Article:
Charles Marchant Stevenson began his painting of "The Goat Lady's House" at the Goat Lady's dairy farm in the mid-1950s, and completed the painting at his San Francisco studio in 1960, just before his move to Mendocino. Stevenson's luminous portrait of a simple Queen Anne house glowing in early morning light at the edge of the sea evokes the last woman who made it her home. Built in the 1870s, Lyford House - the Goat Lady's house - has become a Registered Historical Landmark and is now open to the public.
Stevenson's lifelong friend Arnold Borley remembers:
"Last time I saw it, the Goat Lady's house was still standing on the road leading to Tiburon. A little white-haired old lady owned the place. She lived there and she had a group of goats. She lived very frugally. While Charles painted the house, we often spoke with the owner. She said that she was keeping the house to donate to someone who would preserve it. I remember her saying that developers had offered her great sums, but she knew they would tear down the little hill behind the house. 'I don't want anyone to destroy my little hill', she said. That lady was an original."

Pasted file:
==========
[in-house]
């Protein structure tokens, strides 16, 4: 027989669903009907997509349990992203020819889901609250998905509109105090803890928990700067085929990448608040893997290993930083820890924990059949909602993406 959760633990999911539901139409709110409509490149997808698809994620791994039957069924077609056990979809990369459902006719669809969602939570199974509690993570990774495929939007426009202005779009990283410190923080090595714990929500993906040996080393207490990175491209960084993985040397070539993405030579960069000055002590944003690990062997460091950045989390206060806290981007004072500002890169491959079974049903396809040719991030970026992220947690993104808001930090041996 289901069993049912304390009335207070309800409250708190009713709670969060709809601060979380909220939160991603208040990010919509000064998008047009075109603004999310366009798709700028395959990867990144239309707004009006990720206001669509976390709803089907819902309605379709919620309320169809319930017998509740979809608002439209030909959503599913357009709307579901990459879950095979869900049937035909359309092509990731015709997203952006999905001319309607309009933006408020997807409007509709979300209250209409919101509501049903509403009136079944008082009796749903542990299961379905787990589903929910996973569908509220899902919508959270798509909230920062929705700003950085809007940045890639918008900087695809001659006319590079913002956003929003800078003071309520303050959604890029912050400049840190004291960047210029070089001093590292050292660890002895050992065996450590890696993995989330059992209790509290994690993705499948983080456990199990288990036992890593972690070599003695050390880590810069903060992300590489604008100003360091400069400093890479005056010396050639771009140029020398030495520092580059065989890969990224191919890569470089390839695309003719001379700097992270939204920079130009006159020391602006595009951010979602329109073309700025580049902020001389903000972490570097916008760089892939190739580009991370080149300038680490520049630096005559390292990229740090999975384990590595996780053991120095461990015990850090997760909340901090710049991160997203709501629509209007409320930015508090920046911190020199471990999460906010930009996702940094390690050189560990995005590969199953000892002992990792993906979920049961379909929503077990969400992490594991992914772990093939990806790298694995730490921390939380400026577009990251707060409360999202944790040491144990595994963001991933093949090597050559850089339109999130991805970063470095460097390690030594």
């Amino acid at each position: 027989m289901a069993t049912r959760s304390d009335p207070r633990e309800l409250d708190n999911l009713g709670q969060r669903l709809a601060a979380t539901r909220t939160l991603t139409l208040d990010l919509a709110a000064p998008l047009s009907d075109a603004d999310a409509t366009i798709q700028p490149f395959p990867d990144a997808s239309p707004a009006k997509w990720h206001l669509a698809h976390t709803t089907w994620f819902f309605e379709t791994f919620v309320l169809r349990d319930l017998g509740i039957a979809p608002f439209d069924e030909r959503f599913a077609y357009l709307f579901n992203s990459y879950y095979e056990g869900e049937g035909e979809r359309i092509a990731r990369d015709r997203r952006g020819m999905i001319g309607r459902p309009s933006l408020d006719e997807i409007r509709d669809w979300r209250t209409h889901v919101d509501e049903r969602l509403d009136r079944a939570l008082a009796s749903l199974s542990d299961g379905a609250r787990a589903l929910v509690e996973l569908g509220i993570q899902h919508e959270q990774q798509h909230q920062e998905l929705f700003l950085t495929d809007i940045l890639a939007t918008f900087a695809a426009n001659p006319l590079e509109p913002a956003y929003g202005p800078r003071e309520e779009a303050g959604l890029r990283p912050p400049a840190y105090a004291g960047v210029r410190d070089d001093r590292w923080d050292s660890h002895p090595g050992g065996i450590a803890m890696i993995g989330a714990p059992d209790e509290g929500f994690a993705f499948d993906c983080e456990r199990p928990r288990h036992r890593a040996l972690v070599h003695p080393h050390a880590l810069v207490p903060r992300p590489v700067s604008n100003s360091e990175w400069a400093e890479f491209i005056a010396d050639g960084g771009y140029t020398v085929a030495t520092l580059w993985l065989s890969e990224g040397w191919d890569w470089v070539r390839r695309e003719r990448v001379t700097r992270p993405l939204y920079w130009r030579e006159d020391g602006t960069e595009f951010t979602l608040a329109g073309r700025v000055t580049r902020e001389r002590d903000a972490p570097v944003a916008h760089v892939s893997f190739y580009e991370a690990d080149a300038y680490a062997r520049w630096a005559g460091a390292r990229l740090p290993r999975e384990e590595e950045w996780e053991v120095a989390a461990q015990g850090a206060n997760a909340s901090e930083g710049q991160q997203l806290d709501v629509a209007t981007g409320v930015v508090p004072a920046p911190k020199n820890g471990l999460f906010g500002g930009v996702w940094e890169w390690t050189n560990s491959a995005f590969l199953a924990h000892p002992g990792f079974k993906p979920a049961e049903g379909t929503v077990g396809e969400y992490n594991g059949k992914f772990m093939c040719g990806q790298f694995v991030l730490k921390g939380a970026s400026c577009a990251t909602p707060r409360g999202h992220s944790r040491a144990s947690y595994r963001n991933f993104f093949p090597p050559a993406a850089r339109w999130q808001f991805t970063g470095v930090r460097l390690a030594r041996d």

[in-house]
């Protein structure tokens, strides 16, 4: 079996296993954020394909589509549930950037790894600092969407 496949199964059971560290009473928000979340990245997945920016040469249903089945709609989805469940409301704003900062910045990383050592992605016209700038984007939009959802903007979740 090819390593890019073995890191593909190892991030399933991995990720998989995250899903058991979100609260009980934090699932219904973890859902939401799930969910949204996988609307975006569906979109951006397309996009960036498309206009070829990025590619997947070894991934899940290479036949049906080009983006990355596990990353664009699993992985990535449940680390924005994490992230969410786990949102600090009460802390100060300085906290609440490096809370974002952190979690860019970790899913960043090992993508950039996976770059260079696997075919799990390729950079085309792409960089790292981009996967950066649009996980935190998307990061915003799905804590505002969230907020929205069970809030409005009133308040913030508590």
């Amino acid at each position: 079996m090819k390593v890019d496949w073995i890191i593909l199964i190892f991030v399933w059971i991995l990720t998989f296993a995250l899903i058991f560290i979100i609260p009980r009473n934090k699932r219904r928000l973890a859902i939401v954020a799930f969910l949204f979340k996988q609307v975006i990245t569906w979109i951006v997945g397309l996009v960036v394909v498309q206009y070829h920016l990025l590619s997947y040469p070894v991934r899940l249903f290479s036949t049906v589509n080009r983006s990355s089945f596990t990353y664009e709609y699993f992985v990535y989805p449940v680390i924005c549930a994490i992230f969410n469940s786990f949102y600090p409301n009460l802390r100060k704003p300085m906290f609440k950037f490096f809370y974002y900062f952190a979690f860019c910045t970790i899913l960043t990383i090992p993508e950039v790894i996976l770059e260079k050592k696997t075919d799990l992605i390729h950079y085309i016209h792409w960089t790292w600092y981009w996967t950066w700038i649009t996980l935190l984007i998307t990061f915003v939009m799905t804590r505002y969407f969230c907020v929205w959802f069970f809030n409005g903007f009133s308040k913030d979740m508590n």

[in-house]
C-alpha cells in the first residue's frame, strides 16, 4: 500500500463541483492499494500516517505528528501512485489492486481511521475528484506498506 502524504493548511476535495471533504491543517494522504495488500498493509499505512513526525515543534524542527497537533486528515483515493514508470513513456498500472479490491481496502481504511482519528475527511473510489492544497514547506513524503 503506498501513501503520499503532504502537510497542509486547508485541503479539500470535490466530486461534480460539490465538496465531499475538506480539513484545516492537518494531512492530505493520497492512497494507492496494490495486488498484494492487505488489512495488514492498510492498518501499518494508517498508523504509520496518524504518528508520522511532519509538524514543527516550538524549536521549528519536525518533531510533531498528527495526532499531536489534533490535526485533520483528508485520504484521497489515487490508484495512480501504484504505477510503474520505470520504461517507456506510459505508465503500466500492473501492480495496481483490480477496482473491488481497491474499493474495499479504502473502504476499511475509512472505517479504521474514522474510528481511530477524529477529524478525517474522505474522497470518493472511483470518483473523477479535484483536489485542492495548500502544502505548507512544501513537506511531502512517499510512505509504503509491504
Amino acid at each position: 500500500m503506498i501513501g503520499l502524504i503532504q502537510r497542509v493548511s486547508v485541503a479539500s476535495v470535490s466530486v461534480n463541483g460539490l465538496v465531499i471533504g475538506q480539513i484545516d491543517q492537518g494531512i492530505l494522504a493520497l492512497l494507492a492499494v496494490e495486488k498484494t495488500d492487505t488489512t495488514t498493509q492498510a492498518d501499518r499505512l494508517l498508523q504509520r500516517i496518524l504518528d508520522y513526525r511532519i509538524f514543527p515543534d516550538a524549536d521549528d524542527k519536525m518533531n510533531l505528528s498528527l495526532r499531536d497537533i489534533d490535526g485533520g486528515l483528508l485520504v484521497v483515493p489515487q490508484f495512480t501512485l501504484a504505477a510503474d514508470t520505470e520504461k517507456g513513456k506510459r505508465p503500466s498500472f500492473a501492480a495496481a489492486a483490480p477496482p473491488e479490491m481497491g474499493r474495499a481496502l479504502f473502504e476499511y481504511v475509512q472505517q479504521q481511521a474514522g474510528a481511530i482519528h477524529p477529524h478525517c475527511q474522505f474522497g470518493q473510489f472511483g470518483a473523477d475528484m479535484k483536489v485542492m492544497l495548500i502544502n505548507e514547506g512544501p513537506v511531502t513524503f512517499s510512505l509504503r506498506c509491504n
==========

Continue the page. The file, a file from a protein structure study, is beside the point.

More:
The Goat Lady, her goats and her little hill are gone, but her house was saved by Marin County preservationists. In 1957 Lyford House was barged from her Stawberry Point goat farm at the edge of Richardson Bay, across to a spectacular coastal wildlife sanctuary owned by the National Audubon Society, where the Goat Lady's house stands in a meadow on another road to Tiburon.